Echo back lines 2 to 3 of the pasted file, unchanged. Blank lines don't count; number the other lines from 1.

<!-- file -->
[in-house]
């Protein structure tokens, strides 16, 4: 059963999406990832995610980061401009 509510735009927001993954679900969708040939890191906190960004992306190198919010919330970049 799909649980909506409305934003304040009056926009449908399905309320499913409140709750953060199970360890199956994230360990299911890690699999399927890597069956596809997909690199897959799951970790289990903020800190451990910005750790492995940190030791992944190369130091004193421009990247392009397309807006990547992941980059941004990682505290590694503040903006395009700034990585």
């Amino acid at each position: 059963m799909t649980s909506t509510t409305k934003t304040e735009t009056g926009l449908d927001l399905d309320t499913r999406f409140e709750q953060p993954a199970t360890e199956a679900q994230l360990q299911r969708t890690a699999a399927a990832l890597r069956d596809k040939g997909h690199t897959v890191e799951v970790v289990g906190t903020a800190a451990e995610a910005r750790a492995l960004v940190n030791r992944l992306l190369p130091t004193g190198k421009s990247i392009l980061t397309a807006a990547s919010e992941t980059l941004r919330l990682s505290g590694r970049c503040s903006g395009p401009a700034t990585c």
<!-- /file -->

């Protein structure tokens, strides 16, 4: 059963999406990832995610980061401009 509510735009927001993954679900969708040939890191906190960004992306190198919010919330970049 799909649980909506409305934003304040009056926009449908399905309320499913409140709750953060199970360890199956994230360990299911890690699999399927890597069956596809997909690199897959799951970790289990903020800190451990910005750790492995940190030791992944190369130091004193421009990247392009397309807006990547992941980059941004990682505290590694503040903006395009700034990585």
């Amino acid at each position: 059963m799909t649980s909506t509510t409305k934003t304040e735009t009056g926009l449908d927001l399905d309320t499913r999406f409140e709750q953060p993954a199970t360890e199956a679900q994230l360990q299911r969708t890690a699999a399927a990832l890597r069956d596809k040939g997909h690199t897959v890191e799951v970790v289990g906190t903020a800190a451990e995610a910005r750790a492995l960004v940190n030791r992944l992306l190369p130091t004193g190198k421009s990247i392009l980061t397309a807006a990547s919010e992941t980059l941004r919330l990682s505290g590694r970049c503040s903006g395009p401009a700034t990585c």